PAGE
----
The idea of *total boundedness* in metric space (for every ε, you can cover the set with a finite number of ε-balls; discussed previously on *An Algorithmic Lucidity*) is distinct from (and in fact, stronger than) the idea of mere boundedness (there's an upper bound for the distance between any two points in the set), but to an uneducated mind, it's not immediately clear *why*. What would be an example of a set that's bounded but not totally bounded? *Wikipedia* claims that the unit ball in infinite-dimensional Banach space will do. Eric Hayashi made this more explicit for me: consider sequence space under the ℓ^{∞} norm, and the "standard basis" set (1, 0, 0 ...), (0, 1, 0, 0, ...), (0, 0, 1, 0, 0, ...). The distance between any two points in this set is one, so it's bounded, but an open 1-ball around any point doesn't contain any of the other points, so no finite number of open 1-balls will do, so it's not totally bounded, which is what I've been trying to tell you this entire time.

# Dreams

Friend of the blog Alicorn tweets:

Why is the word "dreams" used to describe both pseudorandom nocturnal hallucinations and also heartfelt aspirations for real life?

A cynic might reply: because both the nocturnal hallucinations and the heartfelt aspirations are, for the most part, *composed of lies*. How many people, what proportion of the time, will actually lift a finger (or open a book, or make a telephone call) to work towards *actually achieving* what they believe to be heartfelt aspirations?

# My Favorite Mnemonic

(From Leonard Gillman and Robert H. McDowell's calculus text.)

The number *e* to twelve decimal places is 2.718281828459; it's easy to remember because four plus five equals nine, and 1828 is the year after Beethoven died.

# Don't Resent That No One Cares

It's tempting to be resentful that other people don't value your time the way you do. You complain at every opportunity: "Why, why, *why* do I get socially rewarded for working on this-and-such random chore that doesn't even *help* anyone, when *obviously* my great masterpiece (in progress, *in potentia*, coming soon) on such-and-this is so much more valuable?!"

But I think it's better not to be resentful and not to complain, mostly because it doesn't work. Other people *don't* care about your great masterpiece on such-and-this. They really don't. Maybe someone, somewhere will care after it's done, but it's not reasonable to expect anyone's support *in advance*—or, alternatively and isomorphically, it *is* reasonable, but given that there's nothing you can do to force people to be reasonable, *reasonableness* is not the correct criterion to be paying attention to.

# The Word *Melancholy*

It sounds like a kind of dog bred to harvest *Cucurbitaceae*-family fruits.

# The Sliding False Dichotomy of Idealism and Cynicism

The *Television Tropes & Idioms* wiki has a page on the Sliding Scale of Idealism Versus Cynicism. Of course I understand why such a page exists, but part of me can't help but protest that it's not really a sliding scale. One of the most charming things about my native subculture is that we have heaps of *both*: cynicism in the style of "Humans are selfish, weak-willed hypocrites; the reasons people say they do things aren't always or even usually the real reasons, and even introspection itself is untrustworthy," and idealism in the style of "But knowing what we do now, we shall use the power of Reason to remake the world in accordance with our Values!"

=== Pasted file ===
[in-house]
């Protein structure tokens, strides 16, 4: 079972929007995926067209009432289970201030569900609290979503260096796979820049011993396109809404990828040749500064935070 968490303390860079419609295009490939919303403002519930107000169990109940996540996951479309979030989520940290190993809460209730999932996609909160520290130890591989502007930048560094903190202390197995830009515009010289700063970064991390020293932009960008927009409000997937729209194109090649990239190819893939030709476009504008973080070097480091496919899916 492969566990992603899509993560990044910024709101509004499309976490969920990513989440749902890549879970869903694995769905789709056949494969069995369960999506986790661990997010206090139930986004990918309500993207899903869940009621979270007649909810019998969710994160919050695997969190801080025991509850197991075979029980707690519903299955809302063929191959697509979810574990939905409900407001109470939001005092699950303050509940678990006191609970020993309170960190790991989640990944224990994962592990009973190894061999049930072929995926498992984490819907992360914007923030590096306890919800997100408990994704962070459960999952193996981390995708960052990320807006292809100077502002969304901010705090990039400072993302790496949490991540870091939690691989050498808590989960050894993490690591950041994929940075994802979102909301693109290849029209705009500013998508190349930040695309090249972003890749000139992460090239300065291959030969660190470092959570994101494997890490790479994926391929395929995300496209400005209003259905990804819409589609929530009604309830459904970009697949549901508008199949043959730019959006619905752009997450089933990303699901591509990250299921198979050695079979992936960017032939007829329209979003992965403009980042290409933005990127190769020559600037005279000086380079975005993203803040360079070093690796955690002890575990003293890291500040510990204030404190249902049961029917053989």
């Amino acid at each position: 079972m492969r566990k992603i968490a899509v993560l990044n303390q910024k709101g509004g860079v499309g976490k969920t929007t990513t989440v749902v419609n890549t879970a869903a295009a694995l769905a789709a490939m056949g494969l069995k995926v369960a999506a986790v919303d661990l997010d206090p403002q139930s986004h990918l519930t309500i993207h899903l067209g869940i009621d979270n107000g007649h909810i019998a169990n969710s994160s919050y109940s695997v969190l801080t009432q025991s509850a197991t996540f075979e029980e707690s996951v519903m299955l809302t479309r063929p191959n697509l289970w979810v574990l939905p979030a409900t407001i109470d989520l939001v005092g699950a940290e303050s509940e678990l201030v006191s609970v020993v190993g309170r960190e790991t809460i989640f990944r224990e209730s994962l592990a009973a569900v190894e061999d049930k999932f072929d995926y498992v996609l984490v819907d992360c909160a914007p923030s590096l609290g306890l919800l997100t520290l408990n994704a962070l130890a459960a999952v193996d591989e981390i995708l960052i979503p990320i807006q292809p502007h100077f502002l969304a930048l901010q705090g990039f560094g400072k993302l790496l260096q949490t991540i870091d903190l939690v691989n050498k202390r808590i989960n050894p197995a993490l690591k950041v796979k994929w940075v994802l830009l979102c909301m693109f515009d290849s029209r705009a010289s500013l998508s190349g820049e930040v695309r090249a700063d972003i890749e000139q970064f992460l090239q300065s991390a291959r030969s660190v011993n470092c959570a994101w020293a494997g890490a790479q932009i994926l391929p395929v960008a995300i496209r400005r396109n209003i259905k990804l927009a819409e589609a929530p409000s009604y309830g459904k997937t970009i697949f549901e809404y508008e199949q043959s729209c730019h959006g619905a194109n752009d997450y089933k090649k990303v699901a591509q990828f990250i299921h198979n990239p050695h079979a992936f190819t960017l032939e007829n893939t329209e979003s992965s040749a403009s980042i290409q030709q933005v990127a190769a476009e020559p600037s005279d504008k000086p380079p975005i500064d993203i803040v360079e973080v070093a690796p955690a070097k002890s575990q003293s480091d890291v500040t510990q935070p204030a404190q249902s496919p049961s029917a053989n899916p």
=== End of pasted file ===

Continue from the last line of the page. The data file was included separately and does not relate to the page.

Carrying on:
# Colon-Equals

Sometimes I think it's sad that the most popular programming languages use "=" for assignment rather than ":=" (like Pascal). Equality is a symmetrical relationship: "*a* equals *b*" means that *a* and *b* are the same thing or have the same value, and this is clearly the same as saying that "*b* equals *a*". Assignment isn't like that: putting the value *b* in a box named *a* isn't the same as putting the value *a* in a box named *b*!—surely an asymmetrical operation deserves an asymmetrical notation? Okay, so it is an extra character, but any decent editor can be configured to save you the keystroke.

I'd like to see the colon-equals assignment symbol more often in math, too. For example, shouldn't we be writing lower indices of summation like this?—

—the rationale being that the text under the sigma *isn't* asserting that *j* *equals* zero, but rather that *j* is *assigned* zero as the initial index value of what is, in fact, a for loop:

sum = 0; for (int j=0; j<=n; j++) { sum += f(j); } return sum;

**[RETRACTED]** Introducing the Fractional Arithmetic Derivative

**[RETRACTED]**

[**NOTICE**: *The conclusion of this post is hereby retracted* because it turns out that the proposed definition of a "fractional arithmetic derivative" doesn't actually make sense. It fails to meet the basic decideratum of corresponding with an iterated arithmetic derivative.

*E.g.*, consider that 225″ = (225′)′ = ((3

^{2}·5

^{2})′)′ = (2·3·5

^{2}+ 3

^{2}·2·5)′ = (150 + 90)′ = 240′ = (2

^{4}·3·5)′ = 4·2

^{3}·3·5 + 2

^{4}·5 + 2

^{4}·3 = 480 + 80 + 48 = 608. Whereas, under the proposed definition we would

*allegedly*equivalently have 225

^{(2)}= (2!·3

^{0}·5